So what we’re talking about here, what Bruenig is analyzing, is for now more a tendency within the intelligentsia (and the world of comment threads, but perhaps I repeat myself) than a large-scale phenomenon. And its various elements don’t all fit easily under a single label or description. Instead, I would divide them into three groups:
1. Traditionalists. These are Catholics defined by their preference/zeal for the Tridentine Rite Mass and their rejection of (or at least doubts about) various reforms of the Second Vatican Council. Some attend mainstream parishes that offer the mass in Latin, others are affiliated with orders specifically organized around the old rite, others are connected to parishes run by the (arguably; it’s a long argument) schismatic [sic] Society of Saint Pius X. [There is loose terminology here. For example, SSPX can’t have parishes, since parishes must erected by proper authority (which the SSPX lacks).] There’s lots of variation within traditionalist ranks (my friend Michael Brendan Dougherty, cited by Bruenig, is a “trad” of a different sort than, say, this fellow), [Michael Voris] but the important things to emphasize are first, that their numbers (in the American context and otherwise) are quite small; second, that their concerns are not usually the same as those of the typical John Paul II-admiring conservative Catholic (traditionalists were often not admirers of the Polish pope); and third, that their skepticism of Pope Francis was probably inevitable and pretty clearly mutual. [Douthat seems to be painting this group as the fringe of the intelligensia.]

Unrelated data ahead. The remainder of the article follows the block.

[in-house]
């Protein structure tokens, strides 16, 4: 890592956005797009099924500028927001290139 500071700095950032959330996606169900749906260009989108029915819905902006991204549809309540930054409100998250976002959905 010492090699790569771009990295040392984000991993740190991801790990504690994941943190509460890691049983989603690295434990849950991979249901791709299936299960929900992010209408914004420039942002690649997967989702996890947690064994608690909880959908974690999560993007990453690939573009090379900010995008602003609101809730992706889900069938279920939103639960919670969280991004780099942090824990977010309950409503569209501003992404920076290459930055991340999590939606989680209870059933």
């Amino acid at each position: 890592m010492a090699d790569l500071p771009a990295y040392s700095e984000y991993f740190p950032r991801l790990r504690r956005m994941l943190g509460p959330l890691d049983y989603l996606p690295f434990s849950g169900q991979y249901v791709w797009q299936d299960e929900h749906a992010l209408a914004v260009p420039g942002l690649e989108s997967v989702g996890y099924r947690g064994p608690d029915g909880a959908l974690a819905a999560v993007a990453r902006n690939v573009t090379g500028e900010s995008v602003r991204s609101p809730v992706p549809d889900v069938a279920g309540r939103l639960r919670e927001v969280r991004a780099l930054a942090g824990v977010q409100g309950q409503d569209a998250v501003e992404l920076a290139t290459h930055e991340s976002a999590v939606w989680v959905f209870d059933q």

For instance, Bruenig notes that Rorate Caeli, a traditionalist site, greeted Jorge Bergoglio’s election by describing him as “a sworn enemy of the traditional Mass.” But what she doesn’t mention is that as Francis, he has often vindicated those fears: He has demoted the traditional mass’s most prominent champion within the Vatican, cracked down on a prominent traditionalist order, and frequently singled out traditionalist tendencies and practices for criticism in his remarks. Traditionalism has, it’s fair to say, a paranoid streak and then some, but even paranoids have enemies, and since the Tridentine mass was essentially suppressed in much of the church for a generation and more, Francis’s moves have not exactly been calculated to reassure Catholics of this persuasion about their place within the church.
This doesn’t mean traditionalists are “right” and the pope is “wrong.” (If you want to understand where Francis might be coming from, consider that the SSPX seminary in Argentina during his years as archbishop of Buenos Aires was run by this charmer.) [He is referring to former SSPX bishop Williamson. This has been my thesis.] But it means that the conflict here has very specific contours, and the stakes involved are distinctive and not particularly influenced by, say, Francis’s social and economic vision (which some traditionalists find entirely congenial; see this Rorate Caeli post for an example). Which makes it very different from my second case study … [While this gives Rorate far too much ink, it does situate that site well in this set of three groups.]